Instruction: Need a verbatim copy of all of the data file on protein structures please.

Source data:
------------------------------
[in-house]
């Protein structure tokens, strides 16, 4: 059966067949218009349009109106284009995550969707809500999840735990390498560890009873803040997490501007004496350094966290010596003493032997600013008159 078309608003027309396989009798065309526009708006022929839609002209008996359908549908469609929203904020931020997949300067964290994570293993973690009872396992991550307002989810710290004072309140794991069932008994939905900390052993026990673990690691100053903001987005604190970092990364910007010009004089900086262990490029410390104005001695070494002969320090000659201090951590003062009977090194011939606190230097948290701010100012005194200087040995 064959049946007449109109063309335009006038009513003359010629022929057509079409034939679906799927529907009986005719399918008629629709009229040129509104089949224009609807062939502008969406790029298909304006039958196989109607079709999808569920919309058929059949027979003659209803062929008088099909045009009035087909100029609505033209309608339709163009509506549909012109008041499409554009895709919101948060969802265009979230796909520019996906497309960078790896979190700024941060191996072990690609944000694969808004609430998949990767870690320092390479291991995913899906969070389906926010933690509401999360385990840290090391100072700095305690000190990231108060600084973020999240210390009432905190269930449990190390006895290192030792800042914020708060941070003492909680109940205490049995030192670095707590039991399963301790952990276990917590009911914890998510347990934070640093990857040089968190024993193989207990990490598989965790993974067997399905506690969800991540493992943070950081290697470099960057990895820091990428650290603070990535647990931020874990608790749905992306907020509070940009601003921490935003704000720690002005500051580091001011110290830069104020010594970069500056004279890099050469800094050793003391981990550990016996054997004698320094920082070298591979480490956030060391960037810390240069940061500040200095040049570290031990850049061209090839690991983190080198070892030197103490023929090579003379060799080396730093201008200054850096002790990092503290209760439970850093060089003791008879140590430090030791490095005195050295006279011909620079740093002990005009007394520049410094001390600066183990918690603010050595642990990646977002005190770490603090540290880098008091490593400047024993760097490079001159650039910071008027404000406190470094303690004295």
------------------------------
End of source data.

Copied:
[in-house]
């Protein structure tokens, strides 16, 4: 059966067949218009349009109106284009995550969707809500999840735990390498560890009873803040997490501007004496350094966290010596003493032997600013008159 078309608003027309396989009798065309526009708006022929839609002209008996359908549908469609929203904020931020997949300067964290994570293993973690009872396992991550307002989810710290004072309140794991069932008994939905900390052993026990673990690691100053903001987005604190970092990364910007010009004089900086262990490029410390104005001695070494002969320090000659201090951590003062009977090194011939606190230097948290701010100012005194200087040995 064959049946007449109109063309335009006038009513003359010629022929057509079409034939679906799927529907009986005719399918008629629709009229040129509104089949224009609807062939502008969406790029298909304006039958196989109607079709999808569920919309058929059949027979003659209803062929008088099909045009009035087909100029609505033209309608339709163009509506549909012109008041499409554009895709919101948060969802265009979230796909520019996906497309960078790896979190700024941060191996072990690609944000694969808004609430998949990767870690320092390479291991995913899906969070389906926010933690509401999360385990840290090391100072700095305690000190990231108060600084973020999240210390009432905190269930449990190390006895290192030792800042914020708060941070003492909680109940205490049995030192670095707590039991399963301790952990276990917590009911914890998510347990934070640093990857040089968190024993193989207990990490598989965790993974067997399905506690969800991540493992943070950081290697470099960057990895820091990428650290603070990535647990931020874990608790749905992306907020509070940009601003921490935003704000720690002005500051580091001011110290830069104020010594970069500056004279890099050469800094050793003391981990550990016996054997004698320094920082070298591979480490956030060391960037810390240069940061500040200095040049570290031990850049061209090839690991983190080198070892030197103490023929090579003379060799080396730093201008200054850096002790990092503290209760439970850093060089003791008879140590430090030791490095005195050295006279011909620079740093002990005009007394520049410094001390600066183990918690603010050595642990990646977002005190770490603090540290880098008091490593400047024993760097490079001159650039910071008027404000406190470094303690004295």